iOS 8 review

iOS 8 review: iCloud Drive

The new iCloud Drive works like traditional cloud storage where you choose which files to put in iCloud Drive. Before, iCloud automatically synchronised only certain data and you couldn’t get at specific files, photos or videos as you can with Dropbox, for example.

There’s no iCloud app, but when you’re in an app which supports iCloud Drive, you will be able to see the contents of your drive with a familiar folders and files view.

Plus, there's the new iCloud Photo Library. This goes beyond My Photo Stream (which still exists) and lets you store and access your entire photo - and video - library in iCloud. Previously, there was no way to automatically send videos to iCloud so you could view them on other devices. Now there is, and that’s very good news.

The not so good news is that you have to pay for it. Yes you get 5GB for free and yes the cost per GB is much lower than last year, but photos and videos now count against the 5GB and 5GB isn’t going to be enough to back up even the smallest capacity iPhone.

iOS 8 review: Health app

A brand new app for iOS 8, Health integrates fitness and health information into one place. It’s early days so we haven’t been able to test out the Health app yet. We do know it will be able to import data from certain activity trackers, such as the Nike Fuelband, and heart rate monitors.

iOS 8 review

It will also work with health apps and help you track your health and fitness, monitor your cholesterol, vitamin intake and much more. You can also create an emergency ‘card’ with vital information about allergies, blood type, current medications and anything else that emergency services might need.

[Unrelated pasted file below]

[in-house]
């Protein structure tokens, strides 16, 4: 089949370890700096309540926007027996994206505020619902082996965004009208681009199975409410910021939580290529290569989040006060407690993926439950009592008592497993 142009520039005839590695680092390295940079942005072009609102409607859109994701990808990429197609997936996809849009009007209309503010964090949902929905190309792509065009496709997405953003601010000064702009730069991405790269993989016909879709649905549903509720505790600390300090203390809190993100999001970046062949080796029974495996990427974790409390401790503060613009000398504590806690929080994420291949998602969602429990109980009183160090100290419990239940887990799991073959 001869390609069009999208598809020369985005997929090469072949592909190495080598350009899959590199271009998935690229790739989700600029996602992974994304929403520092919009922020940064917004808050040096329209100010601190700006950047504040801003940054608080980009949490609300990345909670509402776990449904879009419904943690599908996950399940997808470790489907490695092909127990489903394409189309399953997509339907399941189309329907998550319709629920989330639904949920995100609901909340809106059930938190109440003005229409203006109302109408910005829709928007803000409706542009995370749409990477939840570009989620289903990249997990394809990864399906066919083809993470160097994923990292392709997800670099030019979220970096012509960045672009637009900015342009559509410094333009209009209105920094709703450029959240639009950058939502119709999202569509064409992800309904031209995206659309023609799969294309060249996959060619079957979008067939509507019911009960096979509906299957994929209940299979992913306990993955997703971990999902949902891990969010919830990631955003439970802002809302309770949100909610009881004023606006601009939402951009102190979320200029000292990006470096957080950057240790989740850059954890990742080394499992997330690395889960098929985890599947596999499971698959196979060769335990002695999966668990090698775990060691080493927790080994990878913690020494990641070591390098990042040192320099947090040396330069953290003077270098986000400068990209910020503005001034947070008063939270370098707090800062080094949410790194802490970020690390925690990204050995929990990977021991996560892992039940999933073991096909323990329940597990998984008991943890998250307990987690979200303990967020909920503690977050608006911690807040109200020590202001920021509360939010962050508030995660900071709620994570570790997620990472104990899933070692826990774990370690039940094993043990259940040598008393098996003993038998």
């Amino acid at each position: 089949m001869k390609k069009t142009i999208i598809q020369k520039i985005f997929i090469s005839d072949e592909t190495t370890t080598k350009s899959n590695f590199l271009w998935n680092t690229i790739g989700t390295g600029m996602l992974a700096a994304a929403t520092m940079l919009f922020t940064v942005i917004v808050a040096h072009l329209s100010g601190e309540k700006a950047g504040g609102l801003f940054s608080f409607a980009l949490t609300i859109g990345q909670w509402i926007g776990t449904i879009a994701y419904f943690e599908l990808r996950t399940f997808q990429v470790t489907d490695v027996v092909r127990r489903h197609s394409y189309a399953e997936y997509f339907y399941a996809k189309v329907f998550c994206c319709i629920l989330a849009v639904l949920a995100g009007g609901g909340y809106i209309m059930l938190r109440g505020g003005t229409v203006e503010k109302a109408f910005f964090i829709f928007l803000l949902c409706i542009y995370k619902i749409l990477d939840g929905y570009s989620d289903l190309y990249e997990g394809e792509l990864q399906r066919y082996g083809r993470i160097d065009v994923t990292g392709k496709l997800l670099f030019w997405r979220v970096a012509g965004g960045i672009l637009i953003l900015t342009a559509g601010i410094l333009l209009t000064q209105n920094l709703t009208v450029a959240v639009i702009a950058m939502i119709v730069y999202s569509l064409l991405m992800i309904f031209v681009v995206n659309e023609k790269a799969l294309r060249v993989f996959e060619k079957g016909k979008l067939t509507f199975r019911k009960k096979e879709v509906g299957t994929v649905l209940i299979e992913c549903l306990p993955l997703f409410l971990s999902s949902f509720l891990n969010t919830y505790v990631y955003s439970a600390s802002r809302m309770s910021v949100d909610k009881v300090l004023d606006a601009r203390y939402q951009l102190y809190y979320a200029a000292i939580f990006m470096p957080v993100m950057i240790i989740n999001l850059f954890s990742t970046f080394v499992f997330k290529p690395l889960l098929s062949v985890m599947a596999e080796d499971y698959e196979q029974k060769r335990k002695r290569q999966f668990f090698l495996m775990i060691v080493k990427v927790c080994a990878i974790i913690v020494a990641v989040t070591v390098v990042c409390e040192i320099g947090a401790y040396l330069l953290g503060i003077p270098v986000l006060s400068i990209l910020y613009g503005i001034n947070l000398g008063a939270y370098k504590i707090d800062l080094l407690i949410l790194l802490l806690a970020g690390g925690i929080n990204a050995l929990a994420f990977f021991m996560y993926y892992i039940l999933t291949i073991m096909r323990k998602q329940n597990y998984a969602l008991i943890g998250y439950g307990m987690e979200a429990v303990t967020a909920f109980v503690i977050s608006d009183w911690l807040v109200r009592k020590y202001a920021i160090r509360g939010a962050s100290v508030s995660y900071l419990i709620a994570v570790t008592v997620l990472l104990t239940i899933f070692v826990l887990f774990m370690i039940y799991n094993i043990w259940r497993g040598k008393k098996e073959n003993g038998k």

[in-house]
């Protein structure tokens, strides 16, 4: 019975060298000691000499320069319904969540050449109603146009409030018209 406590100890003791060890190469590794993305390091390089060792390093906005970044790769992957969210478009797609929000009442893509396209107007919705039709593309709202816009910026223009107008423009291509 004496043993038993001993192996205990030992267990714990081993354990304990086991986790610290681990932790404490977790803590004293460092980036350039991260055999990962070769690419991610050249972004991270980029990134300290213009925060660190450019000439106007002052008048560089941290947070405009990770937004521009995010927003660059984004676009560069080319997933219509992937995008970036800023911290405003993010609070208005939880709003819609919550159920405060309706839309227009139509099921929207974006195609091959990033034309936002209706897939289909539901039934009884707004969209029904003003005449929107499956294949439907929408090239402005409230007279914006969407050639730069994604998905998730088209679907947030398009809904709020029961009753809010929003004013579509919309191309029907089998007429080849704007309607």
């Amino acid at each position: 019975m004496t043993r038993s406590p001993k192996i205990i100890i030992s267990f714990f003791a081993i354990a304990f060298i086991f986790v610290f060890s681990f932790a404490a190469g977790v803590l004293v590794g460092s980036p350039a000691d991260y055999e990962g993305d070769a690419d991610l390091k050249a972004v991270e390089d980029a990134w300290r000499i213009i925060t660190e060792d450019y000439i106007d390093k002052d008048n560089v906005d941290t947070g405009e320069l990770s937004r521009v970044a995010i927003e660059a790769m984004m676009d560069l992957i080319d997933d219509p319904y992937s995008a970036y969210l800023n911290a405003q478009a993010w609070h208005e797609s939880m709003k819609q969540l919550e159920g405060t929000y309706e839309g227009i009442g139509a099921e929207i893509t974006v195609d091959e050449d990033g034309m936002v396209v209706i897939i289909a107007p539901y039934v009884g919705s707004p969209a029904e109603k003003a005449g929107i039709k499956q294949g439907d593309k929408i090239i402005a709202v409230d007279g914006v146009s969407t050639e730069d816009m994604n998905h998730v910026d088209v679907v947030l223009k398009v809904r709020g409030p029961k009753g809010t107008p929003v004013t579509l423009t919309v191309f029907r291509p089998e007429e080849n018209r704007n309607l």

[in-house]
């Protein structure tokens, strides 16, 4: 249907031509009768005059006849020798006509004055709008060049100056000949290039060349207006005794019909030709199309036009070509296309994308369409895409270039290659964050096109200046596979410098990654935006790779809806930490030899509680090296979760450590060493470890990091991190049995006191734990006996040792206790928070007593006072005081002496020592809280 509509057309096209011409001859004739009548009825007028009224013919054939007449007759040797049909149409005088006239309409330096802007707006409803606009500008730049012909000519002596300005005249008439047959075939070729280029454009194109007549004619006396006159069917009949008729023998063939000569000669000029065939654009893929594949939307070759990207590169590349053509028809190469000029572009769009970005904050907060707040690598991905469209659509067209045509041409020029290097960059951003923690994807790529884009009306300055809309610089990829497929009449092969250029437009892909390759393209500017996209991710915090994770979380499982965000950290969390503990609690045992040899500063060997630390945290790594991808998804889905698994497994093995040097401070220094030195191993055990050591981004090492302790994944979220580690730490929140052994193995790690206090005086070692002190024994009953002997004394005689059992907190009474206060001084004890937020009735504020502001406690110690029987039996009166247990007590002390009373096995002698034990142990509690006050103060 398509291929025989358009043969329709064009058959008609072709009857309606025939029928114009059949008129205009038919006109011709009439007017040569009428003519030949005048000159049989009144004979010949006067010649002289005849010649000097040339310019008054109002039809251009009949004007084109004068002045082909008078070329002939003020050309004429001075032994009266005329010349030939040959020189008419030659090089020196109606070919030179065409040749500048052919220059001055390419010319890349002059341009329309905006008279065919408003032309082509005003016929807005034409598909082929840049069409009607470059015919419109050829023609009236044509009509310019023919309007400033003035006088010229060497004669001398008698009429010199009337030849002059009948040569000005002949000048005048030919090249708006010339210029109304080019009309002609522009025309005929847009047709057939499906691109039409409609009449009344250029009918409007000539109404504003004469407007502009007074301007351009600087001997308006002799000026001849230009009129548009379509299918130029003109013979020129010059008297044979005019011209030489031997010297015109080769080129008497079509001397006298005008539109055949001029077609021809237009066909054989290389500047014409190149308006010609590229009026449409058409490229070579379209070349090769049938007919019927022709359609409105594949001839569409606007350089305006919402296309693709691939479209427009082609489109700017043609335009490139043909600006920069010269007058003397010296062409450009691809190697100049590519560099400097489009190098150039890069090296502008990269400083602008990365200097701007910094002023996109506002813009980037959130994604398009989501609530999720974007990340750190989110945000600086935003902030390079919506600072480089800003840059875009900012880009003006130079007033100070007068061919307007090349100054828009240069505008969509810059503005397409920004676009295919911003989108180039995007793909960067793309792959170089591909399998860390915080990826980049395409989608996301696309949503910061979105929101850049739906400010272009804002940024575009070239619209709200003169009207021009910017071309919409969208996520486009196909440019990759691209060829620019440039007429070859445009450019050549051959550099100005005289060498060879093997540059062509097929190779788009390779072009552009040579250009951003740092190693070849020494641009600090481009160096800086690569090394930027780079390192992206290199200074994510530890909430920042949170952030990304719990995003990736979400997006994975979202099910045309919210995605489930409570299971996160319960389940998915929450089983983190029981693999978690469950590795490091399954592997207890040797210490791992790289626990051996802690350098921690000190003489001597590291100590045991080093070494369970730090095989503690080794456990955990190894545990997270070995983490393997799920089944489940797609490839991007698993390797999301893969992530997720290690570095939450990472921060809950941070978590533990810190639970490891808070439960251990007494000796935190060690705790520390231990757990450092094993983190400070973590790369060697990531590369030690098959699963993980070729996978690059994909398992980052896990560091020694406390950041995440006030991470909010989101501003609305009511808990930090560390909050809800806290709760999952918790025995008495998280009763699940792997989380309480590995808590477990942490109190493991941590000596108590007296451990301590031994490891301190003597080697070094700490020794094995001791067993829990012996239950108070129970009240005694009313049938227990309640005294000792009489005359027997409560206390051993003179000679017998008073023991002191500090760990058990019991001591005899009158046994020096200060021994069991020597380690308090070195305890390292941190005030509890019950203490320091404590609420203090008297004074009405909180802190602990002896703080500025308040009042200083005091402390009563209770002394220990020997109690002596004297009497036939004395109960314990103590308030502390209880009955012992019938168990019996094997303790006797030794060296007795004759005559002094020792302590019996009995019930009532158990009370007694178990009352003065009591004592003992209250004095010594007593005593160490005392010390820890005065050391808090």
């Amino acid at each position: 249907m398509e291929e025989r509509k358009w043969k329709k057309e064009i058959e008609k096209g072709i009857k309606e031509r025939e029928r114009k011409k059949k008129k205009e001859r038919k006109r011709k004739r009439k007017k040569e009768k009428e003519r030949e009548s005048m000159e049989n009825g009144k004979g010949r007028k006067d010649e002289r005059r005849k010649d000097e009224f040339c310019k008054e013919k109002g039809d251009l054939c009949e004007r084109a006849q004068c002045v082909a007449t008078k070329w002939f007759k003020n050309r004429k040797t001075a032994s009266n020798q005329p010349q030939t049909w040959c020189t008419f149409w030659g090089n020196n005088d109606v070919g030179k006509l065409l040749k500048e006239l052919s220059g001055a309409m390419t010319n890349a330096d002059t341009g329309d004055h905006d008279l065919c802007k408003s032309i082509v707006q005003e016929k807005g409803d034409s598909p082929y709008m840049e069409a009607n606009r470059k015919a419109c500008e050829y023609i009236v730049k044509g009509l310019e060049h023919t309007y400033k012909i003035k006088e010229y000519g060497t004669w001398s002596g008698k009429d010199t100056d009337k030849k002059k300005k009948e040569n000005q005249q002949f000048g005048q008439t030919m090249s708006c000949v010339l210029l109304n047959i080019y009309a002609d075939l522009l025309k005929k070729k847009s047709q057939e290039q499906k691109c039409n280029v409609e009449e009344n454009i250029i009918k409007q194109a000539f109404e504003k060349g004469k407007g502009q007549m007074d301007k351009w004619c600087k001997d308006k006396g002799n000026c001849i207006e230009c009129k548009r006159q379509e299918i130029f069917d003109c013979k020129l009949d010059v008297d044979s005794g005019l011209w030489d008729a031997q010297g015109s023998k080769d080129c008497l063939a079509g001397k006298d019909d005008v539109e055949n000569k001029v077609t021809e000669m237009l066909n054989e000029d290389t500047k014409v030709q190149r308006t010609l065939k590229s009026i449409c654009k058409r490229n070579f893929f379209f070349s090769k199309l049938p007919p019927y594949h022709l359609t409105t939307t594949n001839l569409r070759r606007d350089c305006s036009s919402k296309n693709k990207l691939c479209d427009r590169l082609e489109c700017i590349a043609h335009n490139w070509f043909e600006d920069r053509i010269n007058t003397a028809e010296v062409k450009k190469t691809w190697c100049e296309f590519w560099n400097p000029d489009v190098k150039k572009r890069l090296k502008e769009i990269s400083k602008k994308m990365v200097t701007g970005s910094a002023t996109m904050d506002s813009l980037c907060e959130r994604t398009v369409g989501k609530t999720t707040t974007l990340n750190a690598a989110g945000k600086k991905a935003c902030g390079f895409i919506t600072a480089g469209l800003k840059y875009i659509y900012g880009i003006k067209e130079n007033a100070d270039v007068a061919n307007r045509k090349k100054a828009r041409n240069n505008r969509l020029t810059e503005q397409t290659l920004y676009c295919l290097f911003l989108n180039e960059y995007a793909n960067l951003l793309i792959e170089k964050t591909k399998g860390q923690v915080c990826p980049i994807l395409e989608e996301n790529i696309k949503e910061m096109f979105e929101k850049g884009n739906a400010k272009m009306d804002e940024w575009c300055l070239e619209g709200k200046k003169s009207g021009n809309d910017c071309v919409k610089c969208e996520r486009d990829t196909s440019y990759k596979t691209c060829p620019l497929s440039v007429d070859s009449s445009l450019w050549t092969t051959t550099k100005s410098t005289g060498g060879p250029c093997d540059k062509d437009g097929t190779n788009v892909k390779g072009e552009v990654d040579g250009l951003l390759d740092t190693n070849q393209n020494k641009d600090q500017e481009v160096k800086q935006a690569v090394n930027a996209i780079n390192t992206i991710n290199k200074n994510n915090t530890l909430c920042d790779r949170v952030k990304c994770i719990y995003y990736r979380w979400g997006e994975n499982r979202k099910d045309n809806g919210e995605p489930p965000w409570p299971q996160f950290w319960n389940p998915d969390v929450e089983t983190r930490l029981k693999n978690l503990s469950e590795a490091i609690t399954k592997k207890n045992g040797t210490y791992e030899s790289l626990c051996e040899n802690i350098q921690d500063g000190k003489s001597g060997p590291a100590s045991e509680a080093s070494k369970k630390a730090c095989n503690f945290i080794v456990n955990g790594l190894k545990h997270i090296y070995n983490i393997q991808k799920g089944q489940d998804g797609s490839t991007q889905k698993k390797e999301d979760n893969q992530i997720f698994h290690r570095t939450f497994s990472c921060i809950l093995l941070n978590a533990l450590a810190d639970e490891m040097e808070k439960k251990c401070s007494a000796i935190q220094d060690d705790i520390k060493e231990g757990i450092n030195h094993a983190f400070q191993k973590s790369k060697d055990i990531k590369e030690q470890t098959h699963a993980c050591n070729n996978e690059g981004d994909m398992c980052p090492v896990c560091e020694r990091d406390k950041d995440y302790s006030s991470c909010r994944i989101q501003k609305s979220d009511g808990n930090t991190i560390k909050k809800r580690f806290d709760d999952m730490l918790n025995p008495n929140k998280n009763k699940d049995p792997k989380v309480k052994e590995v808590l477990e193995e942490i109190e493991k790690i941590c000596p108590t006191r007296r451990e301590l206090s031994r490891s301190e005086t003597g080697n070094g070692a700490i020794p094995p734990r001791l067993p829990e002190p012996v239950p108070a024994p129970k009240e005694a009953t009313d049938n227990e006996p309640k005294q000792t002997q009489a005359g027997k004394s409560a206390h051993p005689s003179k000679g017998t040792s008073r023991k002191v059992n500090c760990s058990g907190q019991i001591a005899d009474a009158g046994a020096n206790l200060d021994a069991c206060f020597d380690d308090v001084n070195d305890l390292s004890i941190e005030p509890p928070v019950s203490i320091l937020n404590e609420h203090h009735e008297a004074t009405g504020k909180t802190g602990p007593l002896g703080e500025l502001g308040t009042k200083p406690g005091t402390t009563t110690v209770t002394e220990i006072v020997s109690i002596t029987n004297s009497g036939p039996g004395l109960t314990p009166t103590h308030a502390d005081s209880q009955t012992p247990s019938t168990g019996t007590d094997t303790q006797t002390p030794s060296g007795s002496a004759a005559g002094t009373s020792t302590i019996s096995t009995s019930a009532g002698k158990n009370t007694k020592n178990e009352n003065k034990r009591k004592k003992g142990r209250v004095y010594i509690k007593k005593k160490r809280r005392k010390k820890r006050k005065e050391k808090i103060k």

You can choose what information to share (or not) and everything is encrypted when you phone is locked.

iOS 8 review: security

iPhones are more valuable to thieves, and are therefore more likely to be stolen. The police know this, and Apple knows this. In iOS 8, security has been beefed up even more than in iOS 7, making a stolen iPhone pretty much unusable. That’s why it’s important to avoid skipping over steps during setup when you get a new phone.

When you restart an iPhone running iOS 8, Control Centre and Notification Centre won’t work until you unlock it (and neither will Siri, if you’ve set it to be available on the lock screen), and this prevents anyone enabling flight mode if they steal your phone, turn it off and then back on again later.

Extensions are much like Android’s intents where you’re asked which app you want to use to accomplish a task. However, Apple claims to have made this a lot more secure. Rather than the whole app running, a ‘stub’ is used to carry out the task – such as posting to LinkedIn – and apps can’t share data.

Privacy is critical, too, and iOS 8 now warns you when an app has been using your location in the background, and offers to take you to Settings where you can prevent that happening, or allow it to continue.

iOS 8 review: Verdict

With all the new features, extra security and privacy, and the fact it’s free, getting the update is a no-brainer. Download it as soon as Apple’s servers will allow.

The only exception is if you’re an iPhone 4s owner (and there are a lot of you). Performance on the 4s is an unknown, but going by past iOS updates, the oldest supported devices tend to be slower as they struggle to cope with the extra demands. We’re not saying you shouldn’t update, but it’s well worth holding on as long as it takes for others to report back on whether iOS 8 runs smoothly or not.

We tested iOS 8 on an iPhone 5c over the last few months and even though we were using beta versions, there was never an issue with performance – it runs at least as well as iOS 7. That means anyone with an iPhone 5, 5c or 5s should have no speed issues and is pretty safe to update immediately.


With all the new features, extra security and privacy, and the fact it’s free, getting the update is a no-brainer. Download it as soon as Apple’s servers will allow.